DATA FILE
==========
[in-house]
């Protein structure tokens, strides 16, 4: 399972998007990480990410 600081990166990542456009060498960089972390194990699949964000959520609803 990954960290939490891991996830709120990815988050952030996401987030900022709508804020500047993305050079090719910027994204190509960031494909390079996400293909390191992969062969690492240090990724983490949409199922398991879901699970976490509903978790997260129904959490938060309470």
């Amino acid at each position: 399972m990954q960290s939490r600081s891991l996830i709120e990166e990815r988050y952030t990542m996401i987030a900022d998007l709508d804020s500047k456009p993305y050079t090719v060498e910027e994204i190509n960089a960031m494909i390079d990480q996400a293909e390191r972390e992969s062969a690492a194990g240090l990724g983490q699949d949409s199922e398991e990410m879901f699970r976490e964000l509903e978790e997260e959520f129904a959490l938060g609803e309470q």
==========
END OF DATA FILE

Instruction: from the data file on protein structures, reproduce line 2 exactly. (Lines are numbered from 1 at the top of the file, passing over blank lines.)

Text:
């Protein structure tokens, strides 16, 4: 399972998007990480990410 600081990166990542456009060498960089972390194990699949964000959520609803 990954960290939490891991996830709120990815988050952030996401987030900022709508804020500047993305050079090719910027994204190509960031494909390079996400293909390191992969062969690492240090990724983490949409199922398991879901699970976490509903978790997260129904959490938060309470």